Once analyzed in the context of regulatory theory, Fannie and Freddie's future seems clear. They should be privatized so that they can compete on an even playing field with other financial institutions and their public functions should be assumed by pure government actors. While this is a radical solution and one that would have been considered politically naive until the recent credit crisis, it is now a serious option that should garner additional attention once its rationale is set forth.
Wednesday, April 20, 2011
For those of you that don't follow Glenn Beck, you may have missed this address on federally owned property. Although Beck's outburst is filled with a few a million nutty conspiracy theories, I think he's asking a pretty important question: Why is so much land in the West owned by the federal government? Check out the following maps - the first shows all federally owned land (including Indian reservations) and the second shows federal land as a percentage of total state land area:
If we really believe in the power of private ownership to incentivize useful activity, why isn't there more of a push to auction off some (a lot?) of this land? Currently, driving across much of the West is like driving across the moon - it's wasted, desolate space. Why not turn that over to private entrepreneurs? Maybe we'd get fewer moon craters and more Las Vegases.
Tuesday, April 19, 2011
If you ever happen to find yourself in Worcester (England) make sure you stop by the Cathedral to visit the tomb of Thomas de Littleton. Check it out:
Littleton, a judge and legal scholar authored Treatise on Tenures (1481), a book widely regarded the first property textbook (Here's the Wikipedia entry). Famously, Littleton's work was the first attempt to scientifically classify rights in land. The Tenures remained a cornerstone of legal education for almost 350 years and is still an important window into the world of feudal real estate law. If any of you are looking to get me a present this year, Abe Books has a 1594 version going for $3500.
Monday, April 18, 2011
There's a debate raging in Pennsylvania about whether the state's building code has gone too far in the pursuit of safety. Specifically, the legislature is arguing about a law that requires sprinkler systems in all newly built single-family homes. Only California and Pennsylvania have such a measure.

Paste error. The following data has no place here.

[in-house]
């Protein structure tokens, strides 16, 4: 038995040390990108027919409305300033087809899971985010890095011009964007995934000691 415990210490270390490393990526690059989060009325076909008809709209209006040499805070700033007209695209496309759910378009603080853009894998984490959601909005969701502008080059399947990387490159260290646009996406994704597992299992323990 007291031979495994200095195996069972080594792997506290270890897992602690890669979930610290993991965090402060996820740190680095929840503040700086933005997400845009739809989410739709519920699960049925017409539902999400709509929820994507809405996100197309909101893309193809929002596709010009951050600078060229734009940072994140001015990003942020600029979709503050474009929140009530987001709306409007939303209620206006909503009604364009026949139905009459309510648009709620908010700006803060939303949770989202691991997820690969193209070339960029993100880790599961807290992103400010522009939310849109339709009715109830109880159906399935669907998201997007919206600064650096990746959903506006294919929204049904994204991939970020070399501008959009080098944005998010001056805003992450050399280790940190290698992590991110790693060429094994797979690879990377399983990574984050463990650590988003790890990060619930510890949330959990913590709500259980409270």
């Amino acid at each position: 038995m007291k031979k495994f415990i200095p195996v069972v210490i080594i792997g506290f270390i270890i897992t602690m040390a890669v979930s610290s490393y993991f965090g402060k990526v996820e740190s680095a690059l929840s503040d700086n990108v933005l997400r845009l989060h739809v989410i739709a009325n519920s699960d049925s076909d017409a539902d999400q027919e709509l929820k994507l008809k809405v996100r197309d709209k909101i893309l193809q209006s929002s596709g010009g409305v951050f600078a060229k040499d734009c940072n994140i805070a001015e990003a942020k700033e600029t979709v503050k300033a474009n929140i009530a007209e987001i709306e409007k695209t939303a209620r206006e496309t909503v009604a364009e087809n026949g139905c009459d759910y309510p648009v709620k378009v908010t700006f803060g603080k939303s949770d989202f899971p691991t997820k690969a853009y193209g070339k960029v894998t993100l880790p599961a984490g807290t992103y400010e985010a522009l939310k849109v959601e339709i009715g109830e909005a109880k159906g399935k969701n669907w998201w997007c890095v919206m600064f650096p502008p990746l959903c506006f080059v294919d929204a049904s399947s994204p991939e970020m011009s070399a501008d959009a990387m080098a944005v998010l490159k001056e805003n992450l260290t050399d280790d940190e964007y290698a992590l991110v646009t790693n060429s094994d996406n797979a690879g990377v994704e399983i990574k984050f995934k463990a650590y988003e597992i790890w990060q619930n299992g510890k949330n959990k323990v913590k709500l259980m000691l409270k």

On one side of the debate, public-safety advocates and firefighters argue that the sprinklers save lives and reduce property damage when fires spark to life. Opponents don't dispute these benefits. They argue, instead, that the negatives outweigh the positives. Sprinkler systems significantly increase building costs, inspection costs, & maintenance costs, and only generate a relatively small amount of added safety protection.
Before coming to a firm conclusion on the merits of the policy, I'd like to see more data on how much this costs on per-life-saved basis. I'm also curious to see if the $5000 in added cost per home will do anything to constrain the ever-growing size of the American home.
Keith Hirokawa (Albany) has posted Three Stories About Nature: Property, the Environment, and Ecosystem Services (Mercer Law Review) on SSRN. Here's the abstract:
The relationship between our understanding of nature and how we allocate rights to property is a necessary but indeterminate one. This article explores three different approaches to this understanding – Property, Environment, and Ecosystem Services – to illustrate different resolutions to an otherwise basic controversy over competing claims to property in natural things. Ultimately, this analysis reveals the conceptual commitments and legal consequences involved in ‘ecosystem services,’ and how the ecosystem services story attempts to converge economics and ecology in property. Ecosystem services casts the character of nature as ecosystem functionality, the value of nature as economic value in goods and services, and the use of nature’s goods and services as a benefit to human well-being.
By looking at the ways the ecosystem services approach diverges from other descriptions of nature, this article also explores how property may react and adapt to the values embodied in ecosystem services. The ecosystem services approach provides an articulation of property value’s dependence on ecosystem influences, and as a result, deflates the importance of property boundaries; challenges to ecosystem services will invariably arise where property value is contingent on ecosystems processes occurring on another’s property. This article argues that the ecosystem services approach results in property without boundaries, in which boundaries become less relevant not just for the process of identifying nature, but also for identifying property interests.